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March 15, 2006

Notional Pensions: Does Sweden Have the Answer?

Rick Mattoon
Senior Economist and Economic Advisor

In the 1990s, the Swedish government realized it had a pension problem. Sweden relied on two primary pension mechanisms. The first was a pay as you go, defined-benefit plan financed through a payroll tax on employers. This was supplemented with an occupational pension that was part of collective bargaining agreements between different classes of workers and their employers. Given changing demographics and generous pension benefits, the Swedish government recognized that the pension system would go bankrupt in 20 to 25 years without significant tax increases. At the heart of the problem was the linking of benefit increases to price changes rather than wage growth. This tended to make benefits rise faster than wages and contributions during periods of slow productivity growth.

To address this problem, the Swedish government wanted to restructure its pension system to respond to the increased longevity of the population and reflect economic conditions. In 1998, the Swedish Parliament abandoned the traditional defined-benefit pension plan in favor of a new notional defined contribution (NDC) plan. The new plan has two components—a notional account for each worker and a private account referred to as the premium pension. The contribution level is 18.5% of earnings with 16% going to the notional account and 2.5% to the premium account. So far this doesn’t sound all that radical. However, the notional defined contribution plan is fundamentally different from other traditional pension structures. Contributions to the NDC are recorded in each individual’s personal account and accumulate based on their earnings. However, the contributions are only “notional” in the sense that the money that is being collected today is used to finance current obligations of retirees. The individual’s fund balance grows on paper even though there is no real money in the account. The rate of growth is determined by the employee’s contribution and a defined rate of return that is tied to the national per capita real wage growth. In doing so Swedish officials wanted to stabilize pension funding and insure pension sustainability.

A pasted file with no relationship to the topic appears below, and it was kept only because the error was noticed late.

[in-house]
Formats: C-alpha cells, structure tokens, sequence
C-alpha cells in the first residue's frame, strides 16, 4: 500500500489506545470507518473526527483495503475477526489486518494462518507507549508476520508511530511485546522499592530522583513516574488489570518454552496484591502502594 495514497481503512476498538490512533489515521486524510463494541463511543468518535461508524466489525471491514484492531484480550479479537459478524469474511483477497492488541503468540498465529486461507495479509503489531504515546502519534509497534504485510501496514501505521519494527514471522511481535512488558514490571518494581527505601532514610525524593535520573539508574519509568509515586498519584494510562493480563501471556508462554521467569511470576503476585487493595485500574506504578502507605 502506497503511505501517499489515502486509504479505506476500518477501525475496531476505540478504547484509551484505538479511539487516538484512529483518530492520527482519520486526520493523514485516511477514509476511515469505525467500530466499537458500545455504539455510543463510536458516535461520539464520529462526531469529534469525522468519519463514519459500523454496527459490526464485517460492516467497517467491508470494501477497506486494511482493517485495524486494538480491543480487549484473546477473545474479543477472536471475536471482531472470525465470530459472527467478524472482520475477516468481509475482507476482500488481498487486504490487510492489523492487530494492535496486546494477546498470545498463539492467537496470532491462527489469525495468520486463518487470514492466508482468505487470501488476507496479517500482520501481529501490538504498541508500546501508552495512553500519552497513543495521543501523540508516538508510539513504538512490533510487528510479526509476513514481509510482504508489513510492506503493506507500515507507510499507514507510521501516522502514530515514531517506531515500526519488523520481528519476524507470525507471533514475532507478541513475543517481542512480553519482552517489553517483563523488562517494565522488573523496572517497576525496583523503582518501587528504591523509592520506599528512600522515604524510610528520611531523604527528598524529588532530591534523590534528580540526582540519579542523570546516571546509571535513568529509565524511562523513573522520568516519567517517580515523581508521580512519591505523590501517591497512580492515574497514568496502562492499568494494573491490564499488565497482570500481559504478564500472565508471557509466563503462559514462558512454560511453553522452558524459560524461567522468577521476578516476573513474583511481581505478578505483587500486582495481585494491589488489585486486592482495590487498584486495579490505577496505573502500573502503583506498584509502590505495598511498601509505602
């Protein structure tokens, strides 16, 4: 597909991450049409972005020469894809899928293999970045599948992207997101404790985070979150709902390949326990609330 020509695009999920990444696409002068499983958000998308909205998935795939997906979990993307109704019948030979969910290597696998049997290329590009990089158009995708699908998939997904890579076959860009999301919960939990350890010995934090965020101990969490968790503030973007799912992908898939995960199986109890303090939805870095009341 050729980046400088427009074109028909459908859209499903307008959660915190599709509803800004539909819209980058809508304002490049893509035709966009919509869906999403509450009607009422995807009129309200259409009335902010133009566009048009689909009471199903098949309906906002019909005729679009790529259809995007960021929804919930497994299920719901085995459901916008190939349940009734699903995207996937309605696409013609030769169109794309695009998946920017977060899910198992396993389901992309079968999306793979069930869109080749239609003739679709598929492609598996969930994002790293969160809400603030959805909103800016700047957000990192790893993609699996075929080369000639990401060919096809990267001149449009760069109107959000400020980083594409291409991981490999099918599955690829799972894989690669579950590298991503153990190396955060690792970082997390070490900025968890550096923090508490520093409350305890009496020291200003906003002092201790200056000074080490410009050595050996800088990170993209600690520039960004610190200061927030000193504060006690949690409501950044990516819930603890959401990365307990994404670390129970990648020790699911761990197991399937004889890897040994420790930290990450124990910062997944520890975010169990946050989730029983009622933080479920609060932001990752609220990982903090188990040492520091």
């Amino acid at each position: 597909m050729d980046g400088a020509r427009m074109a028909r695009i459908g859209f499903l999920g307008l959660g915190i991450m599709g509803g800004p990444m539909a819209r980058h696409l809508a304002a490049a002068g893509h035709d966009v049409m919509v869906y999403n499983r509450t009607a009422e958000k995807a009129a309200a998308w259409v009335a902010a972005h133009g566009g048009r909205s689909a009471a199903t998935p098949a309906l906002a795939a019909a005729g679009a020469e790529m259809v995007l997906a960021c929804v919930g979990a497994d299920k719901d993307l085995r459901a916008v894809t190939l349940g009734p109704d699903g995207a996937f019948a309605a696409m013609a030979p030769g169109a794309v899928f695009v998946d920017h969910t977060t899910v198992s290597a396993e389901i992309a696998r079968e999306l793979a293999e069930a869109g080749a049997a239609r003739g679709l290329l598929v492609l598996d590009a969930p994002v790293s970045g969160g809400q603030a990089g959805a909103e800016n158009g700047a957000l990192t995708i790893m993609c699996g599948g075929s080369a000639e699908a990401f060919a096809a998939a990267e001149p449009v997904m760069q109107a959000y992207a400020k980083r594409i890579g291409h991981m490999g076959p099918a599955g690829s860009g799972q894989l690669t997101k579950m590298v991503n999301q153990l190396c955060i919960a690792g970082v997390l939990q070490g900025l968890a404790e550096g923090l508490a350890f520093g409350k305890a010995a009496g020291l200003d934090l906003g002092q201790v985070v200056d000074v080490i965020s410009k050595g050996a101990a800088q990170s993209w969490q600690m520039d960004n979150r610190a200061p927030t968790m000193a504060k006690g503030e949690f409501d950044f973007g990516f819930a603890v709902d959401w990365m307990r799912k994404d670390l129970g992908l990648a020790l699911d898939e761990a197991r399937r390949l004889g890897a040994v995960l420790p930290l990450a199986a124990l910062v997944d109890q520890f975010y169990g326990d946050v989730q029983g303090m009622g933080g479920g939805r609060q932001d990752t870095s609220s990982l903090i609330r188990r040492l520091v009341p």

Workers can then choose to retire as early as age 61. When they retire annual benefits are calculated by dividing the account balance by a divisor. The divisor is set to the cohort’s age 65 life expectancy and an imputed rate of return based on the long-term real growth rate of the economy (assumed to be 1.6%). Benefits are then adjusted each year for inflation take into account the imputed rate of return.

The ability to cap total payouts and adjust benefits to reflect economic and demographic changes significantly improves the financial stability of the Swedish pension system. However, the system is still a pay as you go plan and as such the Swedes decided it was wise to build in buffer funds to protect against shortfalls. The buffer funds are critical because given the structure of notional accounts, raising contributions levels only has the effect of increasing future benefit promises. One of the clear goals of the reform was to take the politics out of pensions by making the system more transparent and making adjustments driven by formula rather than politics. In addition it encourages workers to postpone retirement since benefits continue to accrue based on annual earnings.

Individuals are also required to carry “Premium” pension accounts. These supplemental individual accounts require a mandatory contribution of 2.5% of annual earnings. The funds are then invested by the individuals in a large range of fund types including equities, balance funds, life-cycle funds, and interest-earning accounts. In addition the government established a low-risk default fund for investors who did not feel comfortable making an investment choice. A key component of the individual accounts was investor education. The government undertook a significant program of financial education.

The transition to the new structure has gone well according to most reports. Individuals will be phased in over a 16-year period based on cohorts. Only workers born in 1954 or later will fully participate in the new system In contrast, the first cohort, those born before 1938, will receive only one-fifth of their benefit from the new system while receiving four-fifths from the old defined benefit system. In the end, the biggest advantage of Sweden’s reform can be found in pension fund sustainability. While the notional accounts structure is designed to adjust future benefit levels based on economic and demographic conditions it runs the risk of providing benefit levels will be inadequate if economic conditions are sufficiently adverse. In this case the system might unravel under political pressure. What is clear is that the Swedish system now makes individuals far more responsible for planning for their own retirement and given pension pressures facing many governments, NDCs will continue to receive attention.

To find out more about NDCs:

The Economist, “More Than a Notional Improvement” Economic Focus, February 18, 2006.

Annika Sunden, “The Future of Retirement in Sweden” in Reinventing the Retirement Paradigm, Robert L. Clark and Olivia S. Mitchell, editors, Oxford University Press, 2005.

Posted by Mattoon at March 15, 2006 7:40 PM

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